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Couture Creativity Flows From the Fabric

“To do a collection without the right fabrics is as absurd as a painter creating a canvas without any oils,” said John Galliano.

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A Christian Dior fall couture dress hand-stained with ink.

Giovanni Giannoni

PARIS — Imagining high fashion without its fabulous fabrics is like thinking about a peacock without its dazzling feathers, and much of the magic from the fall couture collections presented here last week came from the materials.

This story first appeared in the July 13, 2010 issue of WWD.  Subscribe Today.

“To do a collection without the right fabrics is as absurd as a painter creating a canvas without any oils,” said John Galliano, who dedicated Christian Dior’s fall couture collection to flowers of every variety. “Fabrics are developed, dyed and chosen especially for each design and collection we work on. From Mr. Dior to today, the designs come to life with the fabrics we chose.”

Working this couture season with silk organza, mohair, felted wool, bouclé, braided mohair, tulle and a “very special” triple-layered organza, the designer said he summoned the aid of embroiderers, painters, printers and plumassiers — couture’s behind-the-scenes elves — “to bring a floral spectrum of ideas to life.”

From there, organza petals were glued to a skirt to evoke a trembling chrysanthemum, flushing from black to white. Bright felt featured jagged appliqués, tufts of ribbon-embroidered lace or fringed organza and tulle, and a gauze bustier base grew a layer of silk sun pleats resembling mushroom flesh. Fabrics were hand-painted with pansies or hand-dyed with indigo ink stains.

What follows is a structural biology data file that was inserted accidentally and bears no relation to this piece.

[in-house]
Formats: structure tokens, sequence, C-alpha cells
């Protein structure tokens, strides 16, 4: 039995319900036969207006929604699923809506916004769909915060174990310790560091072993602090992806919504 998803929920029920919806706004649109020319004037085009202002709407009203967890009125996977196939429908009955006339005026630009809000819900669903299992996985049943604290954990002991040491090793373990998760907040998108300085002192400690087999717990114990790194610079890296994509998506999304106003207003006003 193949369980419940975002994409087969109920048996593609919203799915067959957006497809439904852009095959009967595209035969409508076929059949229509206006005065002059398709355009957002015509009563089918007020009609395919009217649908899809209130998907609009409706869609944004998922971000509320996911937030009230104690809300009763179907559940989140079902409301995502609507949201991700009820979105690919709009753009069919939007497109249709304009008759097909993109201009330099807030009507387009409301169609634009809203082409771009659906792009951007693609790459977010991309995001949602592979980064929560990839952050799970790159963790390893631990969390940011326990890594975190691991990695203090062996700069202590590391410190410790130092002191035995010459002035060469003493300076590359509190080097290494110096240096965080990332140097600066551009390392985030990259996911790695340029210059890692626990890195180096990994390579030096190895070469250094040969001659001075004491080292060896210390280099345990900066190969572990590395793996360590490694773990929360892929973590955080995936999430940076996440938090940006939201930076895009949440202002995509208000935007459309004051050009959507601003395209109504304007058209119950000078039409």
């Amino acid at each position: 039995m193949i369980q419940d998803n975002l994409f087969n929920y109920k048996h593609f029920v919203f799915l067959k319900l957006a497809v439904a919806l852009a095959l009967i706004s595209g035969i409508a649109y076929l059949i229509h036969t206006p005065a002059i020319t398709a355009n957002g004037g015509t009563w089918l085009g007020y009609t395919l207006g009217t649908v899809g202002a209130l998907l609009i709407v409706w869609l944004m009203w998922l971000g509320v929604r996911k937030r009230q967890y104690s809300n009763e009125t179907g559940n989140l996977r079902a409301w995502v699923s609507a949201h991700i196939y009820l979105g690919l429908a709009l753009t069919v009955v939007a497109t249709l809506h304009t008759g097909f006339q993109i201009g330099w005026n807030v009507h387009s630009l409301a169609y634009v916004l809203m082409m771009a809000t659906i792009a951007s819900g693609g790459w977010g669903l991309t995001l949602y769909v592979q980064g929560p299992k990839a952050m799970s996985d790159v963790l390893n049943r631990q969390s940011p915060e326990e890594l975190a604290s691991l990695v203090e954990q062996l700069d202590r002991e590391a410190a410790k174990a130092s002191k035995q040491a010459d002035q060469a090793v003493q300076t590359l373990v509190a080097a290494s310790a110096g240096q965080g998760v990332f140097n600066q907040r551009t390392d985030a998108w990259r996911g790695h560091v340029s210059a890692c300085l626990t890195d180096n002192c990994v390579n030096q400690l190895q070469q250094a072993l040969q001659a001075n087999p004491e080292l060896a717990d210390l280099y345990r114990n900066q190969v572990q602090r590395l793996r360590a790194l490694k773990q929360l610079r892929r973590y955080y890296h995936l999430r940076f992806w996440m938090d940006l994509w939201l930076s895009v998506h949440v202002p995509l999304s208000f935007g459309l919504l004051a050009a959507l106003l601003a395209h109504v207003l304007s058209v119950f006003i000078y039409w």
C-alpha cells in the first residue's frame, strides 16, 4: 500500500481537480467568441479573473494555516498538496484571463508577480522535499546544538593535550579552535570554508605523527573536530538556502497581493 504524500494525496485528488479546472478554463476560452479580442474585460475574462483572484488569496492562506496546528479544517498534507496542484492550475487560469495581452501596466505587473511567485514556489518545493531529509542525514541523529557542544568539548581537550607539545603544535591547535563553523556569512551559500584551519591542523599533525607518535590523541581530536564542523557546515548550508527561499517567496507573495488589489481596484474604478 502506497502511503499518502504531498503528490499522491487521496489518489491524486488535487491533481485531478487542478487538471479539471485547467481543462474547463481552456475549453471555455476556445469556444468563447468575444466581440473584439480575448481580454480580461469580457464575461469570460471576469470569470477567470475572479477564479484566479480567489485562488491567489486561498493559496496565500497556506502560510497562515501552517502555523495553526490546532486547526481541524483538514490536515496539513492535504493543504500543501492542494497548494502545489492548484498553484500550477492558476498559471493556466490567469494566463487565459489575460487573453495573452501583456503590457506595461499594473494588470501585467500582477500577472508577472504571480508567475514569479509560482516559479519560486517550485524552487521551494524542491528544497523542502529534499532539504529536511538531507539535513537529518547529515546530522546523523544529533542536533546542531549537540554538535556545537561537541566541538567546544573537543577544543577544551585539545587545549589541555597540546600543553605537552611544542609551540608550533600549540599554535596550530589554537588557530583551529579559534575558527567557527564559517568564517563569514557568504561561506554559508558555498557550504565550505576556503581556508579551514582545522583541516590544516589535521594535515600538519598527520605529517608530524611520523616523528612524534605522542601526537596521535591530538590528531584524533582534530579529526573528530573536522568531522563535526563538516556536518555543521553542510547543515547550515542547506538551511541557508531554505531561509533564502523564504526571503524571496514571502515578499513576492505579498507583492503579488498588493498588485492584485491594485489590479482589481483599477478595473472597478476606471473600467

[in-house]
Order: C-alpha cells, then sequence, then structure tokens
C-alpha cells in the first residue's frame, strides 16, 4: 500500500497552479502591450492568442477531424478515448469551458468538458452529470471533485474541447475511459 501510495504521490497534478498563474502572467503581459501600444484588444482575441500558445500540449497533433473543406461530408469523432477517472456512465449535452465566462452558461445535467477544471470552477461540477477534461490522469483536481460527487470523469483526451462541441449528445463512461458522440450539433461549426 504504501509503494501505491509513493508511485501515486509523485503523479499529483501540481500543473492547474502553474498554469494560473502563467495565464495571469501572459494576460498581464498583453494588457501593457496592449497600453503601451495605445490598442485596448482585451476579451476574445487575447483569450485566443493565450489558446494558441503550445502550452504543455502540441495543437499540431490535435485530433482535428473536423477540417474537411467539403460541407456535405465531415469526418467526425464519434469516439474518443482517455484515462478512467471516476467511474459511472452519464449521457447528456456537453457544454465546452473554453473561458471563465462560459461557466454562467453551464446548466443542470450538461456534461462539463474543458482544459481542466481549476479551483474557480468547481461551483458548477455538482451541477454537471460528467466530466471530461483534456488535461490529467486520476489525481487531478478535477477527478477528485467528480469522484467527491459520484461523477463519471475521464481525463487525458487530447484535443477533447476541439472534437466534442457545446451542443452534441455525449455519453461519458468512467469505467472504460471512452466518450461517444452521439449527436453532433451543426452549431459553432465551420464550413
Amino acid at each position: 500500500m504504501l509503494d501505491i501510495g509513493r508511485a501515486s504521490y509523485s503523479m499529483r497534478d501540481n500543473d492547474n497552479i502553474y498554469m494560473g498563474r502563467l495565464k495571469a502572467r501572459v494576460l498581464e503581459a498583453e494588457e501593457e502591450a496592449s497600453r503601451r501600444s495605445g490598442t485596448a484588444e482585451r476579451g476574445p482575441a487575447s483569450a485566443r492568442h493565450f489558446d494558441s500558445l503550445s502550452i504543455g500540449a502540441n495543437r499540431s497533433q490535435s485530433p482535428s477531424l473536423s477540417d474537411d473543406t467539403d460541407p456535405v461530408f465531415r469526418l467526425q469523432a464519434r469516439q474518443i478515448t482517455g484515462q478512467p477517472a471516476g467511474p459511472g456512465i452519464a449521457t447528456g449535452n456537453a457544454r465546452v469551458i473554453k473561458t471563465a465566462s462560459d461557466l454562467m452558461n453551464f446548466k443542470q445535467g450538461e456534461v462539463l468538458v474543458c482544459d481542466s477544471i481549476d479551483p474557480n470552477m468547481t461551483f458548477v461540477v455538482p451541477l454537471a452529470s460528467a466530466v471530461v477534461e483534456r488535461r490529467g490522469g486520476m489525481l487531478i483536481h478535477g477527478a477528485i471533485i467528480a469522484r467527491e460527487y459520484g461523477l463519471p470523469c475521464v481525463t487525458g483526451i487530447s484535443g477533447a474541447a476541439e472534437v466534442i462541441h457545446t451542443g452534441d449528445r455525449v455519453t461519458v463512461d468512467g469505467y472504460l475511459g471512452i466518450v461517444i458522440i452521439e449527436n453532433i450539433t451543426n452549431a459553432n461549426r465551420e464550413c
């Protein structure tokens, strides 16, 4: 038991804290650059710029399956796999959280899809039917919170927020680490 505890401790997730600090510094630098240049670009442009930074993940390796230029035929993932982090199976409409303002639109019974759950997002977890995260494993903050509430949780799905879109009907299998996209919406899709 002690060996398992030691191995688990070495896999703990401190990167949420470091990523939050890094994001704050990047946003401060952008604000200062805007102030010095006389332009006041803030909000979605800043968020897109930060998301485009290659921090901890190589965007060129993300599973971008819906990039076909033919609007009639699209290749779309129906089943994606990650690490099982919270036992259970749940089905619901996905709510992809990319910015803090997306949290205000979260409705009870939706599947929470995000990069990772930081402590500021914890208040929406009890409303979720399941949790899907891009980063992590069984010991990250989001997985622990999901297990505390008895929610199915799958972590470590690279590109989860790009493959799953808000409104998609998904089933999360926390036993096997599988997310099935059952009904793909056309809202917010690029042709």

“In France, there is this wonderful saying that the fabrics are ‘ennobled,’” Galliano said. “I like to search for the perfect texture, the perfect dye, the perfect print, to exact my ideas.”

Before sketching Chanel’s couture collections, Karl Lagerfeld chooses the fabrics, taking inspiration from colors or the way a fabric falls. Naturally, tweed, Chanel’s signature, formed the core ingredient of the house’s daywear, in a bouclé finish or enriched with lamé and red chenille yarns. Then came cashmere in a houndstooth print, embroidered cotton lace and a heavily worked wool jersey, a fabric not often used in couture, which came braided, embroidered and bordered by silk tulle. Allover embroidered frocks had tulle or organza bases.

Just as designers view couture as a playground for letting their fantasies run wild, the few European fabric mills still specializing in the domain view it as an opportunity to experiment.

“[Couture is] a fashion laboratory,” said Hans Schreiber, creative director of family-owned Swiss embroidery specialist Forster Rohner, which boasts more than a century’s worth of savoir faire. “We stretch the limits of embroidery in every direction. It’s interesting because you come back to this know-how as the base and then bring it further.”